WorldCom banks try to freeze money
N.Y. Judge rejects motion by company lenders to recover $2.65B they are owed.
July 12, 2002: 8:11 PM EDT
By Luisa Beltran, CNN/Money Staff Writer

NEW YORK (CNN/Money) - A New York judge rejected an attempt by WorldCom banks to recover the $2.65 billion they are owed, escalating the chances that the troubled telecom will file for bankruptcy, persons familiar with the situation told CNN/Money Friday.

Twenty-five of WorldCom's 30 banks signed onto a motion to seek a restraining order against WorldCom that would freeze the $2.65 billion, the sources said.

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The banks claimed in the motion that WorldCom, which drew down on a $2.65 billion credit facility in May, provided misleading financial information, the persons said. But a New York State Supreme Court judge rebuffed the banks' attempts late Friday. A hearing is set for next week on the issue, persons said.

Citigroup was not part of the banks that filed the lawsuit and has resigned from the steering committee, a person said.

The news comes as WorldCom is struggling to survive a $3.8 billion accounting scandal. WorldCom CEO John Sidgmore told the Wall Street Journal earlier this week that bankruptcy is looking more difficult to avoid. A WorldCom (WCOME: Research, Estimates) bankruptcy would be the largest in U.S. corporate history and even outrank that of Enron Corp.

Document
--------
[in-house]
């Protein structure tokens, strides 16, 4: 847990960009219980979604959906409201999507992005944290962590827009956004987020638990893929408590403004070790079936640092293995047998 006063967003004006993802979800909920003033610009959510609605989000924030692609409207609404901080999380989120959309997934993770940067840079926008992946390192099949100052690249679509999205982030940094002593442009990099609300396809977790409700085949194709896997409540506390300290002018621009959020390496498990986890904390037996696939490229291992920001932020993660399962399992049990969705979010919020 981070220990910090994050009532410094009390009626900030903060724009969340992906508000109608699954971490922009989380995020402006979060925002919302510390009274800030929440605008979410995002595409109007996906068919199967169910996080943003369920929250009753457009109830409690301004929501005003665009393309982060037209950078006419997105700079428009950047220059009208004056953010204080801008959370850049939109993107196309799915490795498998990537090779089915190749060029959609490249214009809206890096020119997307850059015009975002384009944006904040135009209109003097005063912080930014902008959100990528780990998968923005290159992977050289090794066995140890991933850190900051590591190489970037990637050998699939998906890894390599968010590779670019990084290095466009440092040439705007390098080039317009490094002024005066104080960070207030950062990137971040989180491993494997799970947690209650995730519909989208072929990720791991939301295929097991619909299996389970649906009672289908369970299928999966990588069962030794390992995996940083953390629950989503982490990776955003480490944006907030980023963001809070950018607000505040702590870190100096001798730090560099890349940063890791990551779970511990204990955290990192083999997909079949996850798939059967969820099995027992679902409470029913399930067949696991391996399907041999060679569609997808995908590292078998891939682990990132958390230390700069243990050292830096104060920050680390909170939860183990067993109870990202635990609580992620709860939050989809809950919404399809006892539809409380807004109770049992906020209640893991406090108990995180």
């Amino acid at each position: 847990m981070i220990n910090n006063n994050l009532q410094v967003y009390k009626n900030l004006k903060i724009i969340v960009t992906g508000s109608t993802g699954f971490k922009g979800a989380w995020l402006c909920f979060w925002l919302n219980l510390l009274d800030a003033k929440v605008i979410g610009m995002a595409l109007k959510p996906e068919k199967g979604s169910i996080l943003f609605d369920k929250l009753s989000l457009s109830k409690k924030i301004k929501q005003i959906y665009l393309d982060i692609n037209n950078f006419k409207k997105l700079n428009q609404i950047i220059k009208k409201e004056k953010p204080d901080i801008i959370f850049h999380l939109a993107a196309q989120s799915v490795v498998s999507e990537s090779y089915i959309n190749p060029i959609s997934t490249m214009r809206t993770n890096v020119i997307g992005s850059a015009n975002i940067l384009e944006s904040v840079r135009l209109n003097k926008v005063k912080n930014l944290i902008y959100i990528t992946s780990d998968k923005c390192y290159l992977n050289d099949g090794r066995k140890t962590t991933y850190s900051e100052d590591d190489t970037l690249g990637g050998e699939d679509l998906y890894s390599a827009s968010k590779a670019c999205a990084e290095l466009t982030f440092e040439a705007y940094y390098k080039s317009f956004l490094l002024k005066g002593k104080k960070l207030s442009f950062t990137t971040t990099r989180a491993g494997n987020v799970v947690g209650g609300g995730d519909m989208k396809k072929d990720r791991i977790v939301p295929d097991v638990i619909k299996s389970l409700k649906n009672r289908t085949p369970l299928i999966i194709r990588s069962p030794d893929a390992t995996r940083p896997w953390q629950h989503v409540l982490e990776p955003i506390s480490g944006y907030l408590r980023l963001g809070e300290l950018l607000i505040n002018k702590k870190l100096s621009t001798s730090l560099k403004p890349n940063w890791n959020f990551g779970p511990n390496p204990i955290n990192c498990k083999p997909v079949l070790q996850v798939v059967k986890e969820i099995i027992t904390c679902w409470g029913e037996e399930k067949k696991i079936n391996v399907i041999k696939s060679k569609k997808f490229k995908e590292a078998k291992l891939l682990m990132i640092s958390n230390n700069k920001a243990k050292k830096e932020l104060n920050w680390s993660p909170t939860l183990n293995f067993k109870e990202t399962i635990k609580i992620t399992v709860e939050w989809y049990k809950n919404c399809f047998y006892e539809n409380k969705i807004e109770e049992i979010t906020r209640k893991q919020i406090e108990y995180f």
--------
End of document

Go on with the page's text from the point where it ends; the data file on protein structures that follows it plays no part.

"Bankruptcy is highly likely now," a different person said Friday.

As WorldCom's fortunes decline, the banks had little choice in seeking the restraining order. WorldCom has about $30 billion in debt and earlier this week said it won't pay a dividend to MCI Group shareholders, which will save it $70 million. The company is also laying off 17,000 employees.

"We could either try to get the money back now or let them spend it," a person said.

WorldCom lenders are only willing to consider providing capital if they can get the loan secured either through bankruptcy or with WorldCom assets, banking sources have said.

The troubled company has been trying to find a way to avoid bankruptcy and has held talks with GE Capital, the financing arm of General Electric, for a debtor-in-possession loan, bank sources have told CNN/Money.

Bank of America and WorldCom could not be reached for comment. Deutsche Bank declined comment. Citigroup declined comment.  Top of page